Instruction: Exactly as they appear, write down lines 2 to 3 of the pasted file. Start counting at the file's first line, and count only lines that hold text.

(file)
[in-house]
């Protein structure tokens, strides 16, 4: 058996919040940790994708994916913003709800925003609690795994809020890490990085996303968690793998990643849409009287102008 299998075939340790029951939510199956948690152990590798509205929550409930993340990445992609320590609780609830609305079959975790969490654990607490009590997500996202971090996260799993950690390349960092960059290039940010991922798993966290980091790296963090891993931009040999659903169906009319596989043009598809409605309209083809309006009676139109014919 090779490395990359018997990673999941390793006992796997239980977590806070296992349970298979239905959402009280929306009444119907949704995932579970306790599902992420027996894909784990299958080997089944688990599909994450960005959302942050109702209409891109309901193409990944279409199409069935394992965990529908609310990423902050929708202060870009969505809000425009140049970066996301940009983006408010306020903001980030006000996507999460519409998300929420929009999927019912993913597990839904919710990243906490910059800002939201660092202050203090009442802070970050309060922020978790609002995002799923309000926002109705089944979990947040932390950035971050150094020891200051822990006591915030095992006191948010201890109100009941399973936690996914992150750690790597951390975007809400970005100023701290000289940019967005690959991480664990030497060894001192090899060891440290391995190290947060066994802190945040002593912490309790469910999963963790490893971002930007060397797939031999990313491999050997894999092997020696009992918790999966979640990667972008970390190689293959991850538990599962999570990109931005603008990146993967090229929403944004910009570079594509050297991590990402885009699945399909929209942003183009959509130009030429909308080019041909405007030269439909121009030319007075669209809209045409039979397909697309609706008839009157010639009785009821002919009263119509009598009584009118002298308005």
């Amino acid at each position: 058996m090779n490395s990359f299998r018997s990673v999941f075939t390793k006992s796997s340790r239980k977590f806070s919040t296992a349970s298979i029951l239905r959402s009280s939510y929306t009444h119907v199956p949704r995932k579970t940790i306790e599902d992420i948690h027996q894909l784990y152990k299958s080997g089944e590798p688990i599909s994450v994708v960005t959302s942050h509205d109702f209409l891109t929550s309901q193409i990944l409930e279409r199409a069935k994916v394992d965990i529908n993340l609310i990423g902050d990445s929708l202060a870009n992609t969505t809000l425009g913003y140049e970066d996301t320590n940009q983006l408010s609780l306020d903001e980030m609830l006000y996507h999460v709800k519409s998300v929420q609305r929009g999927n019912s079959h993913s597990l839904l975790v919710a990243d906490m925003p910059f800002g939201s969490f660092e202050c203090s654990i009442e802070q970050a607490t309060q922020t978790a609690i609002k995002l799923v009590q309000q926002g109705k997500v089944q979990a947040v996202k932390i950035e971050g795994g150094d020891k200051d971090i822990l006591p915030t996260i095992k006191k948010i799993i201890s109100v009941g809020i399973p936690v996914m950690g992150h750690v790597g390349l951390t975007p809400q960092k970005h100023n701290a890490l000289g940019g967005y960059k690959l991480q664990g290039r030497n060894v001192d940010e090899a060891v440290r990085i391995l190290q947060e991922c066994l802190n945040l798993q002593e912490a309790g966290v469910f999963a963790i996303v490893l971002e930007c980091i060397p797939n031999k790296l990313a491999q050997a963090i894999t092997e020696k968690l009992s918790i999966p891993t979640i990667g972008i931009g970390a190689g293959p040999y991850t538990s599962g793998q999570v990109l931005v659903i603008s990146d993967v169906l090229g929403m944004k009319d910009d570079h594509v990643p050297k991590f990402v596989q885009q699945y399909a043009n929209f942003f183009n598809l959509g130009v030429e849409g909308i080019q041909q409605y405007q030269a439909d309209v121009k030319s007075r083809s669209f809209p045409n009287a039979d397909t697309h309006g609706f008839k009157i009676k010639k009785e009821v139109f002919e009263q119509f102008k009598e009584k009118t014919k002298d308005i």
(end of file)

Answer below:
């Protein structure tokens, strides 16, 4: 058996919040940790994708994916913003709800925003609690795994809020890490990085996303968690793998990643849409009287102008 299998075939340790029951939510199956948690152990590798509205929550409930993340990445992609320590609780609830609305079959975790969490654990607490009590997500996202971090996260799993950690390349960092960059290039940010991922798993966290980091790296963090891993931009040999659903169906009319596989043009598809409605309209083809309006009676139109014919 090779490395990359018997990673999941390793006992796997239980977590806070296992349970298979239905959402009280929306009444119907949704995932579970306790599902992420027996894909784990299958080997089944688990599909994450960005959302942050109702209409891109309901193409990944279409199409069935394992965990529908609310990423902050929708202060870009969505809000425009140049970066996301940009983006408010306020903001980030006000996507999460519409998300929420929009999927019912993913597990839904919710990243906490910059800002939201660092202050203090009442802070970050309060922020978790609002995002799923309000926002109705089944979990947040932390950035971050150094020891200051822990006591915030095992006191948010201890109100009941399973936690996914992150750690790597951390975007809400970005100023701290000289940019967005690959991480664990030497060894001192090899060891440290391995190290947060066994802190945040002593912490309790469910999963963790490893971002930007060397797939031999990313491999050997894999092997020696009992918790999966979640990667972008970390190689293959991850538990599962999570990109931005603008990146993967090229929403944004910009570079594509050297991590990402885009699945399909929209942003183009959509130009030429909308080019041909405007030269439909121009030319007075669209809209045409039979397909697309609706008839009157010639009785009821002919009263119509009598009584009118002298308005």
């Amino acid at each position: 058996m090779n490395s990359f299998r018997s990673v999941f075939t390793k006992s796997s340790r239980k977590f806070s919040t296992a349970s298979i029951l239905r959402s009280s939510y929306t009444h119907v199956p949704r995932k579970t940790i306790e599902d992420i948690h027996q894909l784990y152990k299958s080997g089944e590798p688990i599909s994450v994708v960005t959302s942050h509205d109702f209409l891109t929550s309901q193409i990944l409930e279409r199409a069935k994916v394992d965990i529908n993340l609310i990423g902050d990445s929708l202060a870009n992609t969505t809000l425009g913003y140049e970066d996301t320590n940009q983006l408010s609780l306020d903001e980030m609830l006000y996507h999460v709800k519409s998300v929420q609305r929009g999927n019912s079959h993913s597990l839904l975790v919710a990243d906490m925003p910059f800002g939201s969490f660092e202050c203090s654990i009442e802070q970050a607490t309060q922020t978790a609690i609002k995002l799923v009590q309000q926002g109705k997500v089944q979990a947040v996202k932390i950035e971050g795994g150094d020891k200051d971090i822990l006591p915030t996260i095992k006191k948010i799993i201890s109100v009941g809020i399973p936690v996914m950690g992150h750690v790597g390349l951390t975007p809400q960092k970005h100023n701290a890490l000289g940019g967005y960059k690959l991480q664990g290039r030497n060894v001192d940010e090899a060891v440290r990085i391995l190290q947060e991922c066994l802190n945040l798993q002593e912490a309790g966290v469910f999963a963790i996303v490893l971002e930007c980091i060397p797939n031999k790296l990313a491999q050997a963090i894999t092997e020696k968690l009992s918790i999966p891993t979640i990667g972008i931009g970390a190689g293959p040999y991850t538990s599962g793998q999570v990109l931005v659903i603008s990146d993967v169906l090229g929403m944004k009319d910009d570079h594509v990643p050297k991590f990402v596989q885009q699945y399909a043009n929209f942003f183009n598809l959509g130009v030429e849409g909308i080019q041909q409605y405007q030269a439909d309209v121009k030319s007075r083809s669209f809209p045409n009287a039979d397909t697309h309006g609706f008839k009157i009676k010639k009785e009821v139109f002919e009263q119509f102008k009598e009584k009118t014919k002298d308005i």